“We Shall Overcome” is one of the most famous songs of the Civil Rights movement and by the time of the 50s and 60s had already seen use as a protest song, decades before the movement even began. The song came to the Civil Rights movement during a Nashville sit-in and had been brought there by Guy Carawan, who came from the Highlander Folk Center in Mount Eagle, Tennessee. But the song was not originally from there, either. It had been brought to the Highlander Center by white tobacco workers in the 1940s who were on strike and had come Mount Eagle from Charleston, South Carolina for a workshop in union organizing.(Reagan, 116) Zilphia Horton, the director of music at the Highland Folk Center learned the song from the tobacco workers and added it to her programs. Even the white tobacco workers learned the song from someone else: the African American workers who had been singing it in their local union picket lines. She went on to teach the song to many others, to include folk singer Pete Seeger. (Reagan, 117)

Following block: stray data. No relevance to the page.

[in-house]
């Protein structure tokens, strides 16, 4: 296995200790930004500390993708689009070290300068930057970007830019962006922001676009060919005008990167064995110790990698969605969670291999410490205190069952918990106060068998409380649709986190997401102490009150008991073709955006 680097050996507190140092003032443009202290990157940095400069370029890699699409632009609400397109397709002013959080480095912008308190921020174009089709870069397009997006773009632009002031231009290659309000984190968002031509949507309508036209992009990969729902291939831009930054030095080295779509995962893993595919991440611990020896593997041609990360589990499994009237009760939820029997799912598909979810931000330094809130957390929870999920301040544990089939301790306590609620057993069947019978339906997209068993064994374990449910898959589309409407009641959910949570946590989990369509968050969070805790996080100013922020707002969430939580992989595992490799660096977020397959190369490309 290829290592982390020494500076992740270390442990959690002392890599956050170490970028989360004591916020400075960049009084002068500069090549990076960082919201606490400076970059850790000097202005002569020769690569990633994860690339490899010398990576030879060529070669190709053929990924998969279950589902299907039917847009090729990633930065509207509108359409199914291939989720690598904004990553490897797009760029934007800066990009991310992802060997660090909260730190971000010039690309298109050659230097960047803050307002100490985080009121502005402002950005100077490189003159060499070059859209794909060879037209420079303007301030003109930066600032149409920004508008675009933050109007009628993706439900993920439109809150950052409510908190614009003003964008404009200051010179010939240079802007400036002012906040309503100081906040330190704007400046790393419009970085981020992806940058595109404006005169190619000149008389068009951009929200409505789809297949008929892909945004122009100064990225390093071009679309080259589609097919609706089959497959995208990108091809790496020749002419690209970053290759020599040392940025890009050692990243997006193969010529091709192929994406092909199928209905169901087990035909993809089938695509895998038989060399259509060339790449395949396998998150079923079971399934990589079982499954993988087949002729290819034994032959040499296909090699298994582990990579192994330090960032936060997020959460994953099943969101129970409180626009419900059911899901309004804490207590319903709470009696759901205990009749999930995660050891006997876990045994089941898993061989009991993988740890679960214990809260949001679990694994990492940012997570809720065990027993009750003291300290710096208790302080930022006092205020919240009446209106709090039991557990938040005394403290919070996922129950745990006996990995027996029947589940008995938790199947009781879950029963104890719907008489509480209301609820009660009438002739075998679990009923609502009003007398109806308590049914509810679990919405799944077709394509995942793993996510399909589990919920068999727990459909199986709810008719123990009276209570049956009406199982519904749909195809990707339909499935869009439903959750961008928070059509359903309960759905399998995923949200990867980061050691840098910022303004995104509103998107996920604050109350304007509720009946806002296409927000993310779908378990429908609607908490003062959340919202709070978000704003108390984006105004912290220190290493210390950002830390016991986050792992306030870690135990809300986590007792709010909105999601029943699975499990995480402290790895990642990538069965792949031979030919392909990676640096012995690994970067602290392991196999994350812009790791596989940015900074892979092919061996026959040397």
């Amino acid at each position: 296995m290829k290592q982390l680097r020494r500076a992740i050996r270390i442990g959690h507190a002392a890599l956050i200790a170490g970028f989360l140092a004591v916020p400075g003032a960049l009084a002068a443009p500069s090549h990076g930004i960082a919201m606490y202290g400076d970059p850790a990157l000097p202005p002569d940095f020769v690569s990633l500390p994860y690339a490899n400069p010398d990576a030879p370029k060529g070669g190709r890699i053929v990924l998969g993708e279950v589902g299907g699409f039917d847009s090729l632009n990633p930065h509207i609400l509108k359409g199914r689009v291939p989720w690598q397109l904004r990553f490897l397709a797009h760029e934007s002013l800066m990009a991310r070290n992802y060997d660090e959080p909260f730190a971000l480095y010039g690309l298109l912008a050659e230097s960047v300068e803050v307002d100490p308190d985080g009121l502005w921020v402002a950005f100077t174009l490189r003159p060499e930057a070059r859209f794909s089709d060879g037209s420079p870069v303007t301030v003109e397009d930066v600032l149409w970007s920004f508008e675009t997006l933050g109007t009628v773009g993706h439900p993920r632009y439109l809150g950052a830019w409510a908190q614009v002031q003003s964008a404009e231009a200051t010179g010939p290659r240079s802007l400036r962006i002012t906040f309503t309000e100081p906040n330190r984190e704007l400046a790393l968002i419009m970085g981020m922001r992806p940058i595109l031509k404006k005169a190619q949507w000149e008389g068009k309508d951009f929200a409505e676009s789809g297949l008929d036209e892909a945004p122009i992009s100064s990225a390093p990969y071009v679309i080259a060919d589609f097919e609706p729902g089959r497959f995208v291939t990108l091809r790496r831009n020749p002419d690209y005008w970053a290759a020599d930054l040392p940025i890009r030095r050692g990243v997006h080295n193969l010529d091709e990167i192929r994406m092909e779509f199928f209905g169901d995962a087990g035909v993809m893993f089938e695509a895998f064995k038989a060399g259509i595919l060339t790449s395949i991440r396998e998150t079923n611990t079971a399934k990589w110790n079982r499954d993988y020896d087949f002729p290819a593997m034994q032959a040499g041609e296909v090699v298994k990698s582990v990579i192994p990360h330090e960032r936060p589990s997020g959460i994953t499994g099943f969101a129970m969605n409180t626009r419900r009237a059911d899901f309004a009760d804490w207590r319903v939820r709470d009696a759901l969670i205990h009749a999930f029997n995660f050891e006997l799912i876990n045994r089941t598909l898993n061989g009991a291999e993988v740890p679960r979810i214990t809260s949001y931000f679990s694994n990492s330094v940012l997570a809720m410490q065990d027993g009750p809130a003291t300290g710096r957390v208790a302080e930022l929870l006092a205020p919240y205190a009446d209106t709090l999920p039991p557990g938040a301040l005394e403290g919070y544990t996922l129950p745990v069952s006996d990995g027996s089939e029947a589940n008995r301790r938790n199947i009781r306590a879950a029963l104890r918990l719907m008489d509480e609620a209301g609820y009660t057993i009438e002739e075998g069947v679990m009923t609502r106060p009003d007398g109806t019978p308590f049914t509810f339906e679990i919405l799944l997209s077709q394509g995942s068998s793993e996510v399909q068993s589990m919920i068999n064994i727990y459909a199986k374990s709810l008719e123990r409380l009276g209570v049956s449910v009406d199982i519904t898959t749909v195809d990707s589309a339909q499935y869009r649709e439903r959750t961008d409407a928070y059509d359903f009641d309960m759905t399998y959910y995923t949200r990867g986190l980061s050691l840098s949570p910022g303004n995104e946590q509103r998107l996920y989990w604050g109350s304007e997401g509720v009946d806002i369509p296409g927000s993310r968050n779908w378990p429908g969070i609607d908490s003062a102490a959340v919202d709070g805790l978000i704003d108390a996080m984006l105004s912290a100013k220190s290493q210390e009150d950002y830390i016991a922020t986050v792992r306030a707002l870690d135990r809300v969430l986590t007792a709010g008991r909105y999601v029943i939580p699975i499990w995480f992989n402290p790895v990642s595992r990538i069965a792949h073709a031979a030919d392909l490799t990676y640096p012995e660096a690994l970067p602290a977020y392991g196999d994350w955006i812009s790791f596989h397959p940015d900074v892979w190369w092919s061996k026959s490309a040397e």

The song “Lift Every Voice and Sing” was originally a poem written by James Weldon Johnson in 1900. Much of Johnson’s early poetry focused on the plight of the blacks under slavery, and sought to bring to the reader the pain under which blacks labored, and hopes under which they could have better lives.(Long, 374) The poem was first publicly performed on February 12, 1900 as part of a celebration of Abraham Lincoln’s birthday and was later set to music by Johnson’s brother. Even though it was written in 1900, the poem wouldn’t see publication until 1935. Eventually, the song experienced a rebirth during the Civil Rights movement and became a vision of hope for the future for many African Americans. The song version of Johnson’s poem became so popular is was eventually known as the “Black National Anthem.”(Long, 378) It’s popularity was such that during the 1970s at public events with a large African American population in attendance the song would be sung after the “Star Spangled Banner.”